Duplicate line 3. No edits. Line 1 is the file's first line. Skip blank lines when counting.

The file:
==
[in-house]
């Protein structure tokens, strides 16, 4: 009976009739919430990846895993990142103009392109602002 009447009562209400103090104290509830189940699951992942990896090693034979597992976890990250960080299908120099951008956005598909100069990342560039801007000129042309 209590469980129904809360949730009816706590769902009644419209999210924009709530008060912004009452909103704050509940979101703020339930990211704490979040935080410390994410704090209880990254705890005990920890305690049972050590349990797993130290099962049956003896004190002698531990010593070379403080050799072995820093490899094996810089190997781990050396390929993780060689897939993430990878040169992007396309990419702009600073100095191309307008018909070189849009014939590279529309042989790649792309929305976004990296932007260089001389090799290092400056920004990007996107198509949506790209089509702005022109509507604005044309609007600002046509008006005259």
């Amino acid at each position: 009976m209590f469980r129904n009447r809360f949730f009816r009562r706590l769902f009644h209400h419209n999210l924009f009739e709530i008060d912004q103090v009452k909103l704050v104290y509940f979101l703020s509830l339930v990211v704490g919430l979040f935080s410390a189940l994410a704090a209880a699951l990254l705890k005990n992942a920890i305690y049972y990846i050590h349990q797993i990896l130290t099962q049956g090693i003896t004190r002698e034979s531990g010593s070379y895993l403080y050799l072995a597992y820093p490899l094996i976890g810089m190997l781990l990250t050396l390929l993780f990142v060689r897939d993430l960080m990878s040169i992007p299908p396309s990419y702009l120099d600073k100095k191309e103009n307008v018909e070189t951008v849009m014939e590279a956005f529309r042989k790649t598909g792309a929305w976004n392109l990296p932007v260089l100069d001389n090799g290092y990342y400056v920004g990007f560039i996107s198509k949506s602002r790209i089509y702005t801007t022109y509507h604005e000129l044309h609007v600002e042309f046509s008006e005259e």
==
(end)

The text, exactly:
């Amino acid at each position: 009976m209590f469980r129904n009447r809360f949730f009816r009562r706590l769902f009644h209400h419209n999210l924009f009739e709530i008060d912004q103090v009452k909103l704050v104290y509940f979101l703020s509830l339930v990211v704490g919430l979040f935080s410390a189940l994410a704090a209880a699951l990254l705890k005990n992942a920890i305690y049972y990846i050590h349990q797993i990896l130290t099962q049956g090693i003896t004190r002698e034979s531990g010593s070379y895993l403080y050799l072995a597992y820093p490899l094996i976890g810089m190997l781990l990250t050396l390929l993780f990142v060689r897939d993430l960080m990878s040169i992007p299908p396309s990419y702009l120099d600073k100095k191309e103009n307008v018909e070189t951008v849009m014939e590279a956005f529309r042989k790649t598909g792309a929305w976004n392109l990296p932007v260089l100069d001389n090799g290092y990342y400056v920004g990007f560039i996107s198509k949506s602002r790209i089509y702005t801007t022109y509507h604005e000129l044309h609007v600002e042309f046509s008006e005259e």